Union soldiers storm Confederate troops on the banks of the Nansemond River.
Union soldiers storm Confederate troops on the banks of the Nansemond River.

Archived Story

Surprise attack!

Published 11:34pm Thursday, April 18, 2013

To mark its 150th anniversary, through May 4, the Suffolk News-Herald will feature a multi-part series by Suffolk historian Kermit Hobbs detailing the 23-day Siege of Suffolk.

April 19, 1863

By Kermit Hobbs

Special to the News-Herald

Five days ago, Union gunboats had been pounded by Confederate shore batteries as they traveled up and down the Nansemond River. Eliminating the gunboat threat had opened an opportunity for Gen. Longstreet to take his army across the river and complete his circle around Suffolk. But now, that opportunity passed. During those five days, Union Infantry had worked diligently all night, every night to build defenses to resist a Confederate crossing. Working during the day was too dangerous because of sharpshooters from the other side.

The fact that Gen. Longstreet did not choose to cross the river proved that his foremost objective was to gather forage for Lee’s army. If he had had his men stretched around the town, it would have been much more difficult for him to make a quick exit if Lee were to call him back to Northern Virginia.

On the Union side, Lt. Roswell Lamson was still smarting from the drubbing his gunboats had taken at the hands of the Confederates. He wanted revenge, and he had tried twice to sneak a force of infantry across the river to capture the Hill’s Point Battery, also known as Fort Huger (pronounced “You-gee”), the strongest of the Rebel positions.

On the morning of the 19th, Lamson, Gen. George Getty, and Capt. Hazard Stevens, one of General Getty’s staff officers, observed Fort Huger from across the river and marveled at its naturally strong location. Lamson stated his belief that the fort could be captured from behind. Stevens added the suggestion that the attack would be most likely to succeed if it were done in broad daylight. The very boldness of the plan inspired all three men, and plans were quickly put into motion to make it happen. Getty and Stevens arranged the invading force; Lamson readied his gunboats.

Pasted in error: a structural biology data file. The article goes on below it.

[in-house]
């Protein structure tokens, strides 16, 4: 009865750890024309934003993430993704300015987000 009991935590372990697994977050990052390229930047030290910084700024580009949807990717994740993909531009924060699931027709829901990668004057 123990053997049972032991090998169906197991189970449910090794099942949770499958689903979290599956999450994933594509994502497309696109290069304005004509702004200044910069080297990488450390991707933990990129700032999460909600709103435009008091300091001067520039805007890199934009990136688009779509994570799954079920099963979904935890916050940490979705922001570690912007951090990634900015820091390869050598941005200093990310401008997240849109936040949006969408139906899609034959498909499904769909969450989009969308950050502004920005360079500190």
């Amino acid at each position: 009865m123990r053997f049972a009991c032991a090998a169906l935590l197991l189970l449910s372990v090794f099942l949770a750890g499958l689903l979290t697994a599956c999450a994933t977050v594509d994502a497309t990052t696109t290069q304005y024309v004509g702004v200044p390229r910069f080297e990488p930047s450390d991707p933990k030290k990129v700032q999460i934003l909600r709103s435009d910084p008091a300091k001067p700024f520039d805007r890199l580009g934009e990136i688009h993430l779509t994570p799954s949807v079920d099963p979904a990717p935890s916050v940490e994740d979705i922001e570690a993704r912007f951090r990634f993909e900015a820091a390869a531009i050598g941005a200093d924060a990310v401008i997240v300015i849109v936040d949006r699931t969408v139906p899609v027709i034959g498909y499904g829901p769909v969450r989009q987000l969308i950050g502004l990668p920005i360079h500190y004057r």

At 5 p.m., 270 men from the 89th New York and the 8th Connecticut boarded the Stepping Stones a couple of miles upstream from Fort Huger. Canvas screens were erected on the converted ferry boat to conceal the soldiers huddled together on its deck. They knew that their errand was a long shot, and a failure would be costly, because they would be stranded on the enemy shore to be killed or captured.

The Stepping Stones led a little flotilla of gunboats down the river, all but the Stepping Stones blowing their whistles and drawing attention. The Confederates were expecting a fun afternoon at the shooting gallery.

About 300 yards upstream from Fort Huger, just before coming into full view of the fort, the Stepping Stones turned toward the enemy’s riverbank to unload its passengers. Unexpectedly, the boat hit a hidden piling and stuck fast in the mud. The rear end of the boat swung out into the river, jeopardizing any chance to surprise the Confederates. Capt. Stevens quickly jumped off the bow of the boat into the waist-deep water calling out, “Follow me, men!” The Union infantrymen quickly followed his example, holding their muskets and ammunition above their heads and out of the water. When the men were out of the water, two of the boat’s howitzers were rolled off and up the hill to support the infantry. Within minutes the entire force was swarming across the open plain, toward the rear of the fort.

The Confederates, realizing what was happening, managed to turn one of their cannons and fire a round of grapeshot into the approaching Yankees, killing two. It all happened in minutes. The Confederates, having no small arms to use against the attackers, surrendered quickly.

The surprise attack had worked perfectly. One hundred forty Confederate soldiers were captured in the attack, members of Stribling’s Battery and the 44th Alabama Infantry. Also captured were five cannons. It was a glorious victory.

Capt. Stevens was later awarded the Medal of Honor for leading the men off the boat when it ran aground.

The captured soldiers were whisked away to the Stepping Stones and carried back to Suffolk. The Yankees in Suffolk were surprised at the ragged appearance of the Rebel soldiers, but the local population cheered them as they were marched down the street. Even though they had lost the battle, they were still heroes!

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